An exhibition of the Jewish Museum Munich in collaboration with the Museum für Franken – Staatliches Museum für Kunst- und Kulturgeschichte, Würzburg, sponsored by the German Lost Art Foundation, and supported by the Landesstelle für die nichtstaatlichen Museen in Bayern.
80 years after the November Pogrom of 1938, the whereabouts of many objects looted from synagogues at that time still remains unknown. During inventory work in 2016 in the Museum für Franken in Würzburg, a number of ritual objects were recorded whose provenance posed questions. Since then, a research project has been able to determine that numerous objects, including Torah ornaments, Hanukkan lamps, Seder plates, and many more, came from seven synagogues in the region.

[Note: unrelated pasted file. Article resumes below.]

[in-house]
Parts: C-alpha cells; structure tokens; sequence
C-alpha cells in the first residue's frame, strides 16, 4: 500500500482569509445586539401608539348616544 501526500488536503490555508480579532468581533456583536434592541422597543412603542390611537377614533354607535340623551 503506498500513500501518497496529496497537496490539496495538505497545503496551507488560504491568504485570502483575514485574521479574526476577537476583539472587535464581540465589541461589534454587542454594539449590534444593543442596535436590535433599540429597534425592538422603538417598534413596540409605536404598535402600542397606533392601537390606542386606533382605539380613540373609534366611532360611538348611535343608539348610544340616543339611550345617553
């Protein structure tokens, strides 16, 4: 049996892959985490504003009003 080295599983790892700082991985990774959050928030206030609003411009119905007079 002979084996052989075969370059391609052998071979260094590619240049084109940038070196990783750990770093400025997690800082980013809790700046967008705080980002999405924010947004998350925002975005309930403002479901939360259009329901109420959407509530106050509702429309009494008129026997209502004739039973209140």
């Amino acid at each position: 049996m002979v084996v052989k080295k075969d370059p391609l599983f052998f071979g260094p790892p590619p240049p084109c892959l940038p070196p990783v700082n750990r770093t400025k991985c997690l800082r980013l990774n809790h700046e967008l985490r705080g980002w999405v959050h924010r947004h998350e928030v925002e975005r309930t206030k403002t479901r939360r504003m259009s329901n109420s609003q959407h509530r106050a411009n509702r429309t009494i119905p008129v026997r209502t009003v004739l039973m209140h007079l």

These objects can be seen in the exhibition and their histories traced. It clearly shows that an important objective of the November Pogrom organized by the Nazi regime was the looting of Jewish property and a consequent enrichment, from which many museums also profitted. At the same time, taking the Würzburg case as an example, it investigates the question as to why it has taken such a long time for a systematic and thorough processing of this Judaica to be undertaken. The objects in these important holdings are documented in depth in an accompanying catalogue.
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